Spring is upon us, and with it comes sunny weather, flowers in bloom and more fresh produce. Earth Day is April 22, and what better way to revisit how we treat our planet than looking at food, one of the greatest resources we use?
How many consumers equate the way they eat to their carbon footprint? A recent study published in Climatic Change, encompassing 55,504 participants from the EPIC-Oxford cohort, addressed this concept. It found that the kilograms of carbon dioxide equivalents per day (kgCO2e/day) was 7.19 for high meat-eaters, 5.63 for medium meat-eaters, 4.67 for low meat-eaters, 3.81 for vegetarians (no meat, poultry or fish) and 2.89 for vegans (no animal products).
These numbers suggest that consumers could decrease their environmental impact as fewer animal products are consumed, and that consuming a plant-based diet may cut one’s greenhouse gas emissions in half.
Plant-centric diets are many times lower in total calories, saturated fat, cholesterol and sodium, while higher in fiber and antioxidants. Alternatives on the shelf like soy and almond milks, legume-based proteins, mock meats, and dairy-free desserts, alongside plenty of fresh, canned and frozen fruits and vegetables, can present opportunities for supermarket customers to enjoy wholesome as well as innovative products. As dietitians, we realize that consumers have many different diets and preferences; however, some simple swaps for plant-based fare can be an environmental and health-conscious advantage.
At Kroger, our Discover Local campaign focuses on locally grown products, with an emphasis on great quality. The less time food is on road, rail, water or air equates not only to a greener approach, but also a cost savings that can be passed on to the customer.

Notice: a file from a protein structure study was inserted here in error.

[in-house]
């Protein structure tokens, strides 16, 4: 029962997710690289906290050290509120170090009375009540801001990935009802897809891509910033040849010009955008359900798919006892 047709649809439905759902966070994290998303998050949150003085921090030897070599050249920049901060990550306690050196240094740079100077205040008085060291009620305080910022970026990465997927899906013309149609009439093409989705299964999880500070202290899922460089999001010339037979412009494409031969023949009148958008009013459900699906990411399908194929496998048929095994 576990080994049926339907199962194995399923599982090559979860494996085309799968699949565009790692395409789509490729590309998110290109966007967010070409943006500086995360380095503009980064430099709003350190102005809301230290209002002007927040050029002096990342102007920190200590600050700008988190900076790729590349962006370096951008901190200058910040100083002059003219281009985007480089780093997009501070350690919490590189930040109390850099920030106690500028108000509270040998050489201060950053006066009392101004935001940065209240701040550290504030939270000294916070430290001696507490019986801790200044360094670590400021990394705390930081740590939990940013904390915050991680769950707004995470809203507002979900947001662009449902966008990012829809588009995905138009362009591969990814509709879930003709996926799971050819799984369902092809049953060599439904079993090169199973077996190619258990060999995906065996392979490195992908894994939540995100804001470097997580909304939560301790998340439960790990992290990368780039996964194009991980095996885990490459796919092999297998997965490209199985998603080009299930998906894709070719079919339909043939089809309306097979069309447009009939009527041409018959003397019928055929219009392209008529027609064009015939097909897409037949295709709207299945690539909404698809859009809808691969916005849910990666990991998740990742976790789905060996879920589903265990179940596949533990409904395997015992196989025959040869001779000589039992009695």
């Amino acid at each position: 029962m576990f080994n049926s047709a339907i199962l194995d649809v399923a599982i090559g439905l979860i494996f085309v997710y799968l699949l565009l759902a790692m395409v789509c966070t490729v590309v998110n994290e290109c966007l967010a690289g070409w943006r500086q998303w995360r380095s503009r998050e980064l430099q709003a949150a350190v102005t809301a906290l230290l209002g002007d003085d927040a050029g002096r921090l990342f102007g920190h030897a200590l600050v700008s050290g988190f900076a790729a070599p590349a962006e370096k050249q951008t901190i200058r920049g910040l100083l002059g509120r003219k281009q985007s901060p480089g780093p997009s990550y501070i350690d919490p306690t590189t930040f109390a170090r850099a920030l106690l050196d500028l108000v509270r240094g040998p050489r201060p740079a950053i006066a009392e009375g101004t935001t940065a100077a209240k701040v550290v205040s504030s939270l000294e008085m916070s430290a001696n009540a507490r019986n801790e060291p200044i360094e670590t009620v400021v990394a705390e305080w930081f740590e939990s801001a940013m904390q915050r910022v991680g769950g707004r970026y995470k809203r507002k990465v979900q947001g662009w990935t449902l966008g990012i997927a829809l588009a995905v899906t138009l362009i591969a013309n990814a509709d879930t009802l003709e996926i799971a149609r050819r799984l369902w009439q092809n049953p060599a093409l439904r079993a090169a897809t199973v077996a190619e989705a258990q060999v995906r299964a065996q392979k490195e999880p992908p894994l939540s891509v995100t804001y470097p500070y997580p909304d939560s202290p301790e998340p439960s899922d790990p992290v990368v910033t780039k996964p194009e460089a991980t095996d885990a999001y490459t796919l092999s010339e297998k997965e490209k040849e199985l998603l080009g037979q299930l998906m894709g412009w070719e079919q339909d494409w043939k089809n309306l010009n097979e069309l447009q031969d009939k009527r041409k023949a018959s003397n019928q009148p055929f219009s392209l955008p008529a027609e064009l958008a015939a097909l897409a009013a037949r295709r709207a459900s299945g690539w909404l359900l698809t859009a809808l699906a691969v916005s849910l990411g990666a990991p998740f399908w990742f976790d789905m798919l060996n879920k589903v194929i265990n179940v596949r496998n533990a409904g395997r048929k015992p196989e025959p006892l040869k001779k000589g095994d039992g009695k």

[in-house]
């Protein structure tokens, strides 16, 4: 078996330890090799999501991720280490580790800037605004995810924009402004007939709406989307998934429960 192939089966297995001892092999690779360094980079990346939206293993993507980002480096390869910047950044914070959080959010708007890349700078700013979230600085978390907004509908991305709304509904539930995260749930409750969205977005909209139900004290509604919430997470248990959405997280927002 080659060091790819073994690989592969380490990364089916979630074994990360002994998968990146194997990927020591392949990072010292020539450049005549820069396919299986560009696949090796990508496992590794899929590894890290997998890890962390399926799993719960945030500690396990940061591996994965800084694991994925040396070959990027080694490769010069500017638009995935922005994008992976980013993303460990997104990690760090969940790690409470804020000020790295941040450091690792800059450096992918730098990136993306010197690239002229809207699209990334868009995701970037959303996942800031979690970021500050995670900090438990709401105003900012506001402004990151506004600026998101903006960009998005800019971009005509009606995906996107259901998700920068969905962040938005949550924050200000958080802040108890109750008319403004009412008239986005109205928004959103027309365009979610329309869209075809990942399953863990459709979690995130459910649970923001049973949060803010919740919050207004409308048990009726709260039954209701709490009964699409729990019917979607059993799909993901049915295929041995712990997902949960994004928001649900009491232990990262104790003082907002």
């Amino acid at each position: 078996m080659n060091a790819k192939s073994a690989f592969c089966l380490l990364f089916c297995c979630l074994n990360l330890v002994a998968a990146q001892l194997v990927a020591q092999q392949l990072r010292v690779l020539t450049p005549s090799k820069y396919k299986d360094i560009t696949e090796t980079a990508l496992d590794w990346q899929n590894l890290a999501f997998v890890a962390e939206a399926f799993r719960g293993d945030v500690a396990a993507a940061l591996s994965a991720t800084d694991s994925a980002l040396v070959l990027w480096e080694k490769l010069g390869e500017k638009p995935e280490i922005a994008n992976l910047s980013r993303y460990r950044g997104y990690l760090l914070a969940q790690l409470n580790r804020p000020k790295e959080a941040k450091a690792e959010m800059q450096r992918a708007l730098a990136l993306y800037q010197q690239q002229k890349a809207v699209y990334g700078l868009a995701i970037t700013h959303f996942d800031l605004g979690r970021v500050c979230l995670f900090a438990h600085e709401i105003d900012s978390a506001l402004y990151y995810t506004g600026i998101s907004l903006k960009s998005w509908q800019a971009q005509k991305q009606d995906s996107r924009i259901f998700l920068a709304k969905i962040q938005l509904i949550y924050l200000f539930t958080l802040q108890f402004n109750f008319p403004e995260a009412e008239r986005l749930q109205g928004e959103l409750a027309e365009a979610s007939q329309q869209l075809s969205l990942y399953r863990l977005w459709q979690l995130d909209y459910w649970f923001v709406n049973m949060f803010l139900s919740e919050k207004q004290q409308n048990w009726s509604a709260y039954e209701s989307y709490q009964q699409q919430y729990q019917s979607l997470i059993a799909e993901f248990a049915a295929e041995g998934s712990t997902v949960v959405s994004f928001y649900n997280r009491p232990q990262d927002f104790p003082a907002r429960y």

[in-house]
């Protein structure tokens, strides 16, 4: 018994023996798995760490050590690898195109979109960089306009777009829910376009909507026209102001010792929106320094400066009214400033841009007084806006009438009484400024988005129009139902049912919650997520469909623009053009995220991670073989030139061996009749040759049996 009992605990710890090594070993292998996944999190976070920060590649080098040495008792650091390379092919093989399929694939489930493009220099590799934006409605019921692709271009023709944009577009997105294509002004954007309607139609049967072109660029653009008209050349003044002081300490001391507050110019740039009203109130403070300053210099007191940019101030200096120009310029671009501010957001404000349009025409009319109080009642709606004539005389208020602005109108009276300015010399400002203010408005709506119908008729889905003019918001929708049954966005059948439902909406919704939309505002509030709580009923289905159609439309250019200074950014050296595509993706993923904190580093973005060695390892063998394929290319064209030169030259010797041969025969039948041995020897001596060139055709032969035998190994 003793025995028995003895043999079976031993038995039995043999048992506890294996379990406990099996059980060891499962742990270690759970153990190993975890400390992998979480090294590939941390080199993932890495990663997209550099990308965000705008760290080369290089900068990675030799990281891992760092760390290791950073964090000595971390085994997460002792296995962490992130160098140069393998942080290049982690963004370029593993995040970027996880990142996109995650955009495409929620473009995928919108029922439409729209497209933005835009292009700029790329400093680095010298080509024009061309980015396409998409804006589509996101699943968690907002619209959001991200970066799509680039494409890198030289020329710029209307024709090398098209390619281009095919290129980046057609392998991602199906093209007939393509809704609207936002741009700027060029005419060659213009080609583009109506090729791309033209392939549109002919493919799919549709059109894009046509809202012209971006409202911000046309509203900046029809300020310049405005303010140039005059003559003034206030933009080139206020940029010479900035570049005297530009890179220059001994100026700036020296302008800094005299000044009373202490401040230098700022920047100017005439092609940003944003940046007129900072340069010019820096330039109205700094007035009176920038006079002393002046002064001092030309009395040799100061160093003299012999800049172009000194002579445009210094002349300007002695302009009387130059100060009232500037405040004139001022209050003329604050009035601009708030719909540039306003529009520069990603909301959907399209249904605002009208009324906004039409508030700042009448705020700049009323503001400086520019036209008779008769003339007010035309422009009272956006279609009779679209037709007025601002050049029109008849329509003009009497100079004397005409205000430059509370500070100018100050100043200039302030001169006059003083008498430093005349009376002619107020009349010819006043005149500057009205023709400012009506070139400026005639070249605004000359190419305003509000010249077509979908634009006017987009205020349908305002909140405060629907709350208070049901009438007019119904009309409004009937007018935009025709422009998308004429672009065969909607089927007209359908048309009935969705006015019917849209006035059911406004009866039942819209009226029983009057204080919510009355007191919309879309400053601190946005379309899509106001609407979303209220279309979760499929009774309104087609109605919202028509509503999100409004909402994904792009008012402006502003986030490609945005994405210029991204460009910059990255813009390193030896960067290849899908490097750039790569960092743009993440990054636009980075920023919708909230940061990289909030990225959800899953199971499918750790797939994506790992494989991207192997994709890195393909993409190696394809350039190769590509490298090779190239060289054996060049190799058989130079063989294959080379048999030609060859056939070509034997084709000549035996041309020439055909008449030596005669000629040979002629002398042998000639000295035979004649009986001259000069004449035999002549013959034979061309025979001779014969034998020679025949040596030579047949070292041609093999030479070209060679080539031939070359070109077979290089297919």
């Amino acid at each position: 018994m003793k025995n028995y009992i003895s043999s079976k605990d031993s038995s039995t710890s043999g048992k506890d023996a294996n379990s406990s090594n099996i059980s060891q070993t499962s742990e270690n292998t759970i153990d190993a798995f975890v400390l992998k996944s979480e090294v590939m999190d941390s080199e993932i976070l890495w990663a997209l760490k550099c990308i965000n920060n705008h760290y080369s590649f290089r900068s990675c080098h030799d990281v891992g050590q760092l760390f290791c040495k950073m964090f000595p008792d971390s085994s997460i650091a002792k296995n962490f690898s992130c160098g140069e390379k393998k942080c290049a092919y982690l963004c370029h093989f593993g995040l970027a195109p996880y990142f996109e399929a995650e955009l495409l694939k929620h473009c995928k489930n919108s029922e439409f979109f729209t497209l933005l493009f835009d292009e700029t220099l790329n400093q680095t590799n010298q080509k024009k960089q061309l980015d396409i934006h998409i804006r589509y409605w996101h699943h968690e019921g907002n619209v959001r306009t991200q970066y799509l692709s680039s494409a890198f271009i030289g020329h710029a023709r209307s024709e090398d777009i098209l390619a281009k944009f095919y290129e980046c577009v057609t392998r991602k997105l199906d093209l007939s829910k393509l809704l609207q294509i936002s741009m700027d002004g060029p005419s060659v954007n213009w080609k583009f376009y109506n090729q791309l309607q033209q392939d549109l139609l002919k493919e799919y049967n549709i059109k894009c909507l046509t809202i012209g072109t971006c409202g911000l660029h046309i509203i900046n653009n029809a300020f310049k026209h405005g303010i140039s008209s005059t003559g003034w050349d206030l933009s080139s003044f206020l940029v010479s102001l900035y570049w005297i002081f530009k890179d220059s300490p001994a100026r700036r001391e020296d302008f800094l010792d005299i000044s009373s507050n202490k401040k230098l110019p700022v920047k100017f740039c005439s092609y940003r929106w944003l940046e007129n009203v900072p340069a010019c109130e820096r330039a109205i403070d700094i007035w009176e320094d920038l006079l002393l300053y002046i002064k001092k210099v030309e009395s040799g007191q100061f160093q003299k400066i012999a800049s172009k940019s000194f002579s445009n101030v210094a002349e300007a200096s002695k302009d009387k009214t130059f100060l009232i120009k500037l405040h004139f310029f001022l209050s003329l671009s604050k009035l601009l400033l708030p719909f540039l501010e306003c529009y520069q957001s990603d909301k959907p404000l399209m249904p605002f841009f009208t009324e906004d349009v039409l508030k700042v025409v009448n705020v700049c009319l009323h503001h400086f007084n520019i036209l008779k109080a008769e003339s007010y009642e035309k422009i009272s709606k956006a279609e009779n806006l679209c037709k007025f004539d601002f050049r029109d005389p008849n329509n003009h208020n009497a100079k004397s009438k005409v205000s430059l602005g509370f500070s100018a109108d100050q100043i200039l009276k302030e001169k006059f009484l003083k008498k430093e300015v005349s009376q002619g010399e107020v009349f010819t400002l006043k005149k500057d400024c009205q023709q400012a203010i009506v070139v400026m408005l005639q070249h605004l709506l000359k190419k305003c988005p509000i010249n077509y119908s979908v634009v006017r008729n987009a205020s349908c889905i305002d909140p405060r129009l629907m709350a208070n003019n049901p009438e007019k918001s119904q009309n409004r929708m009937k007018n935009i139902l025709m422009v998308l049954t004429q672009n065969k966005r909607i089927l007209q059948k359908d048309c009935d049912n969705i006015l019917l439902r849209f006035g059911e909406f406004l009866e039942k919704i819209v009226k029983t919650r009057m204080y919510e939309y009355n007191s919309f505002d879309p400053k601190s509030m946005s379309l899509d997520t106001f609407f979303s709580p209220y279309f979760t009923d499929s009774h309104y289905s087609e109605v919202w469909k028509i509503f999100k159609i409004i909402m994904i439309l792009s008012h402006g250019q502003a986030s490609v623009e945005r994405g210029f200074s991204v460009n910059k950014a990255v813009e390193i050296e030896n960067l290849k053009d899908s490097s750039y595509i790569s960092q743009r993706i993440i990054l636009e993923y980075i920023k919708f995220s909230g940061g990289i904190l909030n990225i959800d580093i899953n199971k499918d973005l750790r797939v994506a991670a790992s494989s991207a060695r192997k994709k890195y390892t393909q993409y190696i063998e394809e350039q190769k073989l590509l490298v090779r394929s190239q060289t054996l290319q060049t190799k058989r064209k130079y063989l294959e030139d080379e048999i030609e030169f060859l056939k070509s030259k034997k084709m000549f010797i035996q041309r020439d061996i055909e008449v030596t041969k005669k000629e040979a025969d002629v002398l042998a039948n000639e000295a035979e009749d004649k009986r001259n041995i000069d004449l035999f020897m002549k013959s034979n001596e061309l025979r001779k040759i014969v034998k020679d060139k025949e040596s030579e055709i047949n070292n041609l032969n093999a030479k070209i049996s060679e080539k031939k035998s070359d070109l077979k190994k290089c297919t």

Current numbers from the Environmental Protection Agency indicate that 13 percent of all global greenhouse emissions are from transportation and 14 percent are from agriculture. Retailers can be leaders in limiting the distance from farm to table, to control the amount of energy expended in putting brands on the shelf.
Other ways to honor Mother Earth this month include adhering to the four Rs: reduce, reuse, recycle and repurpose. Customers continue to strive to use less and do more with less, in efforts to save money, decrease clutter and contribute to sustainability efforts. Capitalize on this time to talk to your packaging department, category managers or CPG manufacturers to brainstorm ways that can decrease packaging waste and make your products even more appealing.
The sustainability movement involves much more than what’s happening outside the walls of your stores. Take a harder look at plant-based offerings, waste, packaging, sourcing, geography and even seasonality to engage and retain customer interest and support resources for generations to come.
Consuming a plant-based diet may cut one’s greenhouse gas emissions in half.